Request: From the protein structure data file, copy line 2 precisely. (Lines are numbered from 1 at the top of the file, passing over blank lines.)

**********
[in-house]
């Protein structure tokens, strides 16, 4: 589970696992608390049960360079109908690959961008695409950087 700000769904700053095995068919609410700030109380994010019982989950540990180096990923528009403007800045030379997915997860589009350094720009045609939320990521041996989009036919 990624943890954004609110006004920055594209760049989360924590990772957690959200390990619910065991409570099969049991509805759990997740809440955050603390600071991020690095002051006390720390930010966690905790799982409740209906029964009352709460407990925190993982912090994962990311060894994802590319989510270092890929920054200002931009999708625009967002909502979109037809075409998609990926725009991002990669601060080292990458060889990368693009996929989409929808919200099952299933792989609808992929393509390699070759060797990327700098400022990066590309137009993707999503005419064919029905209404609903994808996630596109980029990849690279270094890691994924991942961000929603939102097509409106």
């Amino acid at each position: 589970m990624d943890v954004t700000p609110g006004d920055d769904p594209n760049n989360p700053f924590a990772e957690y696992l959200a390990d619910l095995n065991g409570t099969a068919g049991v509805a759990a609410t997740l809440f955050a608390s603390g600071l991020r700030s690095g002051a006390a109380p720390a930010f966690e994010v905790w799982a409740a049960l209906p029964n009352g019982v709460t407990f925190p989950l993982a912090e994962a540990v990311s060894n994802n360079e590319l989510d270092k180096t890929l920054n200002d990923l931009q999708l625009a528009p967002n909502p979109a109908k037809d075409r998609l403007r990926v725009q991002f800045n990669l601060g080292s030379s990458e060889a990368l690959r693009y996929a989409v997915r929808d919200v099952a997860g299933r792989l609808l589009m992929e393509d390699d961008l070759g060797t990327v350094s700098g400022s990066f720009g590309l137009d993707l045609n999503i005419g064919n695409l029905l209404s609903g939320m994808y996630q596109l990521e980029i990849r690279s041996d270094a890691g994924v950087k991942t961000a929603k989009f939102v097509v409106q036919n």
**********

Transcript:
């Protein structure tokens, strides 16, 4: 589970696992608390049960360079109908690959961008695409950087 700000769904700053095995068919609410700030109380994010019982989950540990180096990923528009403007800045030379997915997860589009350094720009045609939320990521041996989009036919 990624943890954004609110006004920055594209760049989360924590990772957690959200390990619910065991409570099969049991509805759990997740809440955050603390600071991020690095002051006390720390930010966690905790799982409740209906029964009352709460407990925190993982912090994962990311060894994802590319989510270092890929920054200002931009999708625009967002909502979109037809075409998609990926725009991002990669601060080292990458060889990368693009996929989409929808919200099952299933792989609808992929393509390699070759060797990327700098400022990066590309137009993707999503005419064919029905209404609903994808996630596109980029990849690279270094890691994924991942961000929603939102097509409106």